As a little kid, I loved Barbie dolls.
At around the age of eight, I’d play with the most beautiful Barbie doll I owned and the neighbourhood boy would play with the male Barbie doll named Ken. In our fictional Barbie world, Barbie and Ken would get married and then they’d have sex. Sex meant putting our Barbies up against one another for one second – they would barely touch. Barbie would immediately get pregnant and sometimes we’d roll some of her clothes up underneath her regular Barbie clothes to portray “pregnant Barbie”. After about five minutes of pretending to be pregnant, pregnant Barbie and doting husband Ken would go to the hospital and Skipper was born. Skipper’s head would appear between Barbie’s legs while Ken was standing close by. From there, Barbie, Ken, and Skipper would go on to be the perfect little Barbie family.
Back then, to two eight-year old’s, a family meant a mom (Barbie), a Dad (Ken), and Skipper (who looked like a teenager but who we had to use because we didn’t own a baby Barbie doll).
Unfortunately, this is not Barbie world where finding a future partner is easy.
I sure as hell don’t look like Barbie and I sure as hell can’t find a Ken.
So what happens if you are a woman and you want a baby?
In choosing to become a mom I had a couple of options – IUI (Intrauterine Insemination – placing sperm inside my uterus in hopes of becoming pregnant), IVF (In Vitro Fertilization – taking my eggs, adding sperm, and combining them in a lab), and/or the process of adoption (legally bringing up a child that is not biologically mine).
Option 1: IUI
To be honest, I had this feeling that I wanted a baby to grow inside of me – a baby that was biologically a part of me. To some, this probably sounds incredibly arrogant which I can understand.
Another reason why I wanted to go through IUI was because I wanted the chance to experience pregnancy (please note that I am fully aware that I may regret saying this because from what I have heard, pregnancy and labour are no joke).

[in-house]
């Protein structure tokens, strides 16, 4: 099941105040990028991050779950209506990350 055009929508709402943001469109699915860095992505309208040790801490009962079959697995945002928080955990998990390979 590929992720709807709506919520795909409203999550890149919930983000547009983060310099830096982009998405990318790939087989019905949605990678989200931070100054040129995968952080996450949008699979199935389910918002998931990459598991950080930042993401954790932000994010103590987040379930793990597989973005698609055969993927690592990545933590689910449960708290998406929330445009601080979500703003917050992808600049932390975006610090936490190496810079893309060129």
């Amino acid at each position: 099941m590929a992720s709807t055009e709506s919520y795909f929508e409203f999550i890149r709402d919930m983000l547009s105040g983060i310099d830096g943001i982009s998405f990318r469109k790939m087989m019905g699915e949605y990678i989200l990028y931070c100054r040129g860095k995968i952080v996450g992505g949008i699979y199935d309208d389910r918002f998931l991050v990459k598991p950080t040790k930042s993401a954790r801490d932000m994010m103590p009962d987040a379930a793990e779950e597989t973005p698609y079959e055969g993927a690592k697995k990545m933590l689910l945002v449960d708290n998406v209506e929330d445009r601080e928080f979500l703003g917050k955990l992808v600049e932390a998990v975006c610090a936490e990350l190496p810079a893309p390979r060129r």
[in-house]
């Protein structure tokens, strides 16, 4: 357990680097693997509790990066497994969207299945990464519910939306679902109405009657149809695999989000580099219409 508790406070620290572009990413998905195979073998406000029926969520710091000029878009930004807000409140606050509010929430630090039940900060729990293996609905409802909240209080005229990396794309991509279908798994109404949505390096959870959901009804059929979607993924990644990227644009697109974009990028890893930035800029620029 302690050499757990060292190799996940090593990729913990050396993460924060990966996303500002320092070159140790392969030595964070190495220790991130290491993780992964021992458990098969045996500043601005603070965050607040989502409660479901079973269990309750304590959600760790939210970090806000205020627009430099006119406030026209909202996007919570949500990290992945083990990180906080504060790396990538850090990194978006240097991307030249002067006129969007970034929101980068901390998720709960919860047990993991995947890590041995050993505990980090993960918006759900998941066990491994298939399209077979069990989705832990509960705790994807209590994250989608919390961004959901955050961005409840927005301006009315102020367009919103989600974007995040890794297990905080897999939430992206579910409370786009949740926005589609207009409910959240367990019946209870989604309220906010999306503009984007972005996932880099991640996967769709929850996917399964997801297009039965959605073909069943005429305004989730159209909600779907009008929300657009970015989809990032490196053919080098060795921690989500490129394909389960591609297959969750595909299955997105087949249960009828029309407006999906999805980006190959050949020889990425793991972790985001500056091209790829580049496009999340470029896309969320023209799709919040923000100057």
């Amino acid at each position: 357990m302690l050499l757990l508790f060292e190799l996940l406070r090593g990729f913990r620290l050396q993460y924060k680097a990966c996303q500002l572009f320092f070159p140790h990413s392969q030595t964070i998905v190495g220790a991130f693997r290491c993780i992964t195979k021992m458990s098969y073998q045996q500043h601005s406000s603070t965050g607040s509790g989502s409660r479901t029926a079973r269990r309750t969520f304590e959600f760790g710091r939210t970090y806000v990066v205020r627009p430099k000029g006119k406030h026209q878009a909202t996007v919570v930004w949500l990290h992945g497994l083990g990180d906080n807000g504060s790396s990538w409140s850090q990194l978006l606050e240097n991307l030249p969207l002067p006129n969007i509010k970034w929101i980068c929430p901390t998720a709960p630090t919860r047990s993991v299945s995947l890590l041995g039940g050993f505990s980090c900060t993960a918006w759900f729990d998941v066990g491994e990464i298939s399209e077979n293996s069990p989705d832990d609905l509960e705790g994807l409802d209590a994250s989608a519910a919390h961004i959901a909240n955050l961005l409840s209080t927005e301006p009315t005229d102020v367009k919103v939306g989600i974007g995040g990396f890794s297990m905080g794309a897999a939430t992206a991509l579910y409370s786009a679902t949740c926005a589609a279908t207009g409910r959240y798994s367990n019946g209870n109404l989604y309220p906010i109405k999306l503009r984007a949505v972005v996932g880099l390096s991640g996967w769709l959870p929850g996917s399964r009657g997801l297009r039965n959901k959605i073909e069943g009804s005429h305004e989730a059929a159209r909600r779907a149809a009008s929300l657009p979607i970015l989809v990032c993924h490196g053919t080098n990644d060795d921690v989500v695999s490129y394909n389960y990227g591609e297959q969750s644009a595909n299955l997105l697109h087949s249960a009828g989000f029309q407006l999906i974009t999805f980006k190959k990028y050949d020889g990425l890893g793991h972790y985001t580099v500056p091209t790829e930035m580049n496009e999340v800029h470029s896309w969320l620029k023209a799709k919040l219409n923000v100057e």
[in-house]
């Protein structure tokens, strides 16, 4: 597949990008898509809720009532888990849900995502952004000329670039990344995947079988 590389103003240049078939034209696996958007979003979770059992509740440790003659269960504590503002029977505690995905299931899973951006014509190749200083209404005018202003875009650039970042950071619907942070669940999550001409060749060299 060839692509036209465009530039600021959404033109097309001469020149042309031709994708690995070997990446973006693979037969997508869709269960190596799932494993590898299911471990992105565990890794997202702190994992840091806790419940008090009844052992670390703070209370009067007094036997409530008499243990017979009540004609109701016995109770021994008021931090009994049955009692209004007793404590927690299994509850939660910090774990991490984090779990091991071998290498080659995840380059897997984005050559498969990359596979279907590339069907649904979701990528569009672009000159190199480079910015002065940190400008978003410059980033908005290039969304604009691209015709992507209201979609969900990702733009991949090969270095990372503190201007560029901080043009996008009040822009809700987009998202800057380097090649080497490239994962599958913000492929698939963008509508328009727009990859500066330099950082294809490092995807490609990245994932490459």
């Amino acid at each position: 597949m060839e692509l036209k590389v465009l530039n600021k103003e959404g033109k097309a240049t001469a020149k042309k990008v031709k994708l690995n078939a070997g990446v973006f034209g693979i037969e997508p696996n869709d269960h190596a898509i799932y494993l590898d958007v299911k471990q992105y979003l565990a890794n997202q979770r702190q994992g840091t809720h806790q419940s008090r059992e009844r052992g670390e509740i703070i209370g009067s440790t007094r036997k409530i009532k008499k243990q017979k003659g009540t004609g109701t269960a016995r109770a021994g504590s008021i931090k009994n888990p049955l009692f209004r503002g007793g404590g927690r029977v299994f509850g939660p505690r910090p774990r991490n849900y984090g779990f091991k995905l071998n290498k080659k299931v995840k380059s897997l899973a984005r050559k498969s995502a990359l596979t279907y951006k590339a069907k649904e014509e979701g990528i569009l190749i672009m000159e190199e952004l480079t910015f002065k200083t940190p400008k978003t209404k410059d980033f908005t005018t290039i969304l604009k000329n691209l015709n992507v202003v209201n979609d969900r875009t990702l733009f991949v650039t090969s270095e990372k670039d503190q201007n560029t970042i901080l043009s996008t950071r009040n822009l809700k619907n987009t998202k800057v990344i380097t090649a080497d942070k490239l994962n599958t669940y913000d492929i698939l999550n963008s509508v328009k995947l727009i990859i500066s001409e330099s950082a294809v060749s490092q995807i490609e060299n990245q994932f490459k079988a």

The final reason I decided on IUI was because it is the least expensive of the three options. My doctor said that it takes the average woman 3-4 tries using IUI before she gets pregnant. If I am an “average woman”, the IUI process should end up costing about $5,000 – $8,000 (sperm + sperm wash + fertility drugs + IUI’s).
Option 2: IVF
If IUI doesn’t work, I am going to try IVF next. IVF has a greater chance of succeeding but is costlier. Luckily, the first round of IVF is covered in Canada but I have heard that further IVF rounds are around $15,000 each.
The only reason I am not starting with IVF is because of cost.
Option 3: Adoption
If IUI and IVF don’t work, I want to adopt a child. Adoption is such a beautiful thing to me. As a teacher, I find it so weird because I feel so connected to my students. I’d even go as far to say that I love (some) of them. If it is so easy to love a student that is not biologically mine, I am 100 % confident that I would have so much love to give to an adopted child.
Some may wonder why adoption isn’t my first choice. The two main reasons come down to a) affordability b) the emotional toll it can take.
I have heard that private adoption costs about $15,000 and there is usually a minimum of a two- year waiting period. I have also heard that the likelihood of adopting a newborn is highly unlikely.
From the personal stories I have heard, adoption is an emotionally gruelling process. While it is such a beautiful thing to do, I worry about whether or not I could go through the waiting period to find out if the adoption went through (i.e. if I am legally considered the mother of the child). I have watched some friends go through the process only to have a parent change their mind officially ending the adoption process. I have tremendous respect for the couples and single moms/single dads who have gone through this process.
Please note that I respect any way that someone becomes a parent (or hell if someone decides NOT to become a parent). One option may be best suited for one person while it is not best suited for another. There is no one option that is better. This blog post is just about what works for me.
There is this saying that “we plan and God laughs.” I feel like I’ve planned this process as much as I possibly can. There have already been a bunch of setbacks (which I will write about later). Originally my IUI was scheduled for January 2019 but now it looks as though I am waiting until at least April 2019.
So will it be IUI, IVF, or adoption? I feel like only the Universe knows that answer.
Overall, I just think that I am blessed to even have three possible options. I feel so lucky going through this in 2019 with all of the medical advancements we have.
So I may not be Barbie and I may not have Ken, but I sure hope there is some sort of Skipper in the future. Maybe she is a newborn or maybe she is an adopted teen. Who knows.
I have options.
Parenthood doesn’t have to include a Barbie and a Ken. I don’t have to stay in a broken marriage just for the possibility of becoming a Mom. Barbie can meet Barbie. Ken can meet another Ken. Barbie can decide to become a Choice Mom.
In the end, does it even really matter how our kids come into our lives? What matters most is that we all try our best to raise healthy and happy children.